"Remember, the president-elect is not an ideologue. He's a deal-maker. He knows a good deal when he sees one. When he talks about ripping up NAFTA, he's thinking of Mexico and the loss of American manufacturing jobs to that country. Not Canada."
'You don't need a bromance at the top to continue to get things done.' - Scotty Greenwood, senior adviser to the Canadian-American Business Council
Liberal MP Wayne Easter is Canadian co-chair of the Canada-U.S. Interparliamentary Group. He says Canadians need to take a deep breath before worrying about what Trump will do once he's ensconced in the White House.
"He's going to quickly realize the difficulties of governing and balancing that new reality against the commitments he made in the campaign."
He says trade and climate change will both be a major focus of meetings between Canadian MPs and their counterparts in Congress during the so-called lame-duck session between now and January, and beyond.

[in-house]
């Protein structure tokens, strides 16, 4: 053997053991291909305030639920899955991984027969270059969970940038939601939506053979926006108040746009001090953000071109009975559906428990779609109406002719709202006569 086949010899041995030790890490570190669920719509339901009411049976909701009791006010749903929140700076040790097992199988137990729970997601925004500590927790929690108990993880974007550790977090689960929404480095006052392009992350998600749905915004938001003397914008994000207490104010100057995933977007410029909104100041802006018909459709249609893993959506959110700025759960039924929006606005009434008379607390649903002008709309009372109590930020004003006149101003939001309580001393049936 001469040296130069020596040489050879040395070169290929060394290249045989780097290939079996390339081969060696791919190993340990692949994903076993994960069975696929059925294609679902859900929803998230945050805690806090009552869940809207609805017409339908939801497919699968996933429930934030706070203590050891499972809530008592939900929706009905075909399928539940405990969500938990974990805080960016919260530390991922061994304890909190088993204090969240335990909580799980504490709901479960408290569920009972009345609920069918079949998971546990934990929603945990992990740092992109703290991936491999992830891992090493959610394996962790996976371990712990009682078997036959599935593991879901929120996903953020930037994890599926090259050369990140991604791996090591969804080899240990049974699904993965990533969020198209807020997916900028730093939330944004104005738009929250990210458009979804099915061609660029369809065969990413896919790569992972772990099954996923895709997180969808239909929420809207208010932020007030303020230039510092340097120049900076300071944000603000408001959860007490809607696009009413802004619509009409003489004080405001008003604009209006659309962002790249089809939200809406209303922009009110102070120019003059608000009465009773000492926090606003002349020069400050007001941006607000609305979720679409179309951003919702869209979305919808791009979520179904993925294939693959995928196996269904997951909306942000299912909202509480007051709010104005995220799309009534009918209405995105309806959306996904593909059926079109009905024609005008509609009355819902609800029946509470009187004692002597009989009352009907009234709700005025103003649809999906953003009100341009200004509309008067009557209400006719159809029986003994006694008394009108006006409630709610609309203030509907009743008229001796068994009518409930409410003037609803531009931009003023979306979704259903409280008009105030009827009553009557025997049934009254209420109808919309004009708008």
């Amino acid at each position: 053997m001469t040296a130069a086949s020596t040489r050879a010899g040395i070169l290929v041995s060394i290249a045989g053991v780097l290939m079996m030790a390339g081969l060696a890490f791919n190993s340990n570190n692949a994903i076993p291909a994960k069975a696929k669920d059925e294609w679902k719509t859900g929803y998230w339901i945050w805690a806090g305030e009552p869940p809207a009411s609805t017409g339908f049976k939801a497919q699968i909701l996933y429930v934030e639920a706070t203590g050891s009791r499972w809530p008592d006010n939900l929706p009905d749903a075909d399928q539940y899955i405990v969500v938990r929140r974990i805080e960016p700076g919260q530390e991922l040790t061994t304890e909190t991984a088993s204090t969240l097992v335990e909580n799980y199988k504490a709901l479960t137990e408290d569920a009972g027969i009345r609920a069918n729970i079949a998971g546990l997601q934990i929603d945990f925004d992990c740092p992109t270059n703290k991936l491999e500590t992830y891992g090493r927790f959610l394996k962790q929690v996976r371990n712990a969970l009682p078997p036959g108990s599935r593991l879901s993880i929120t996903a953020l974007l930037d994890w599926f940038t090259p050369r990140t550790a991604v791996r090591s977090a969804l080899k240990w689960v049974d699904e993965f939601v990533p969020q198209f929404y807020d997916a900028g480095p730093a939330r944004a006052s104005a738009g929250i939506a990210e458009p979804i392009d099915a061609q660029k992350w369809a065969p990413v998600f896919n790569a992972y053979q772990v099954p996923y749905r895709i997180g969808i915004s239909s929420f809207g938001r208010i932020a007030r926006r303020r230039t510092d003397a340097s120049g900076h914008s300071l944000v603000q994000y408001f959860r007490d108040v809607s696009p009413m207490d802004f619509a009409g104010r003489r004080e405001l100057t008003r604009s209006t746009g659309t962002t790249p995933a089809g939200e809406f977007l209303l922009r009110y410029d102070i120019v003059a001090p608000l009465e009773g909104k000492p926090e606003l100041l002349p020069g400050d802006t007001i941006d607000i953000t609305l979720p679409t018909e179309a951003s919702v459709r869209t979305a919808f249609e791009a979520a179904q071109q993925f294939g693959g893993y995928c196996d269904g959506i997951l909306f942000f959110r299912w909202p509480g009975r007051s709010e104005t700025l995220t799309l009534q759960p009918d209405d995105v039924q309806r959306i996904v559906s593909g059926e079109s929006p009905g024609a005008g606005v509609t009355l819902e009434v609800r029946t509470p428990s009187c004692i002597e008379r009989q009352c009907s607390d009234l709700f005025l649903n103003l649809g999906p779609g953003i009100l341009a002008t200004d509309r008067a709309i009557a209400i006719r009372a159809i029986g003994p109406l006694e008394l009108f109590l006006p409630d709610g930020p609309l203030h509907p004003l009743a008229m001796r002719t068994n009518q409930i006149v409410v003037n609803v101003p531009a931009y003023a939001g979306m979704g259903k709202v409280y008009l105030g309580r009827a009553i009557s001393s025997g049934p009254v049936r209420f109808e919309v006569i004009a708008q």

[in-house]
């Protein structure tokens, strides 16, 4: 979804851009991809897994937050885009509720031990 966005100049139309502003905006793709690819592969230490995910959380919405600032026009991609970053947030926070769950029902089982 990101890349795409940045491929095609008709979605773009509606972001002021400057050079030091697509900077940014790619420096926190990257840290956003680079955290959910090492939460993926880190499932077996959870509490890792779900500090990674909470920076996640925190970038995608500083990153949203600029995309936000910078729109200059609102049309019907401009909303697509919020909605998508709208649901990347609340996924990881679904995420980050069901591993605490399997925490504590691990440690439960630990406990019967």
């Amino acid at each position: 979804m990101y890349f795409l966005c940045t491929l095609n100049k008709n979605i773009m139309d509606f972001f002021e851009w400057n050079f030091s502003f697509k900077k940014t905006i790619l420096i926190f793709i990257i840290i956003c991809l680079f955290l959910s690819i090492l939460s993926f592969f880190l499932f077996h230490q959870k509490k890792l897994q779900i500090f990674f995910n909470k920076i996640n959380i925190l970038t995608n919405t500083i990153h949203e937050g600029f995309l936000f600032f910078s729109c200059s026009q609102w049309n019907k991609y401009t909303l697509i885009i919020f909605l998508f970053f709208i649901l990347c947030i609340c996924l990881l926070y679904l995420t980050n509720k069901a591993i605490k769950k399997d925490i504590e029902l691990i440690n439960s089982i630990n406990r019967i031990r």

"We have to work on them so they understand our approach, that it's possible to protect the environment while advancing economic growth."
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Others aren't so sure.
Some foreign policy analysts say Canada will have to review its plan to put a price on carbon emissions in 2018, which will rise to $50 a tonne by 2022. They argue it will make Canadian companies less competitive than those in the U.S.
'Trump might surprise'
New Democrat MP Nathan Cullen says his party will urge the prime minister "to hold on for dear life to Canadian values" in any conversation he has with a political leader who targeted Mexicans, Muslims, immigrants, women and other groups for political gain.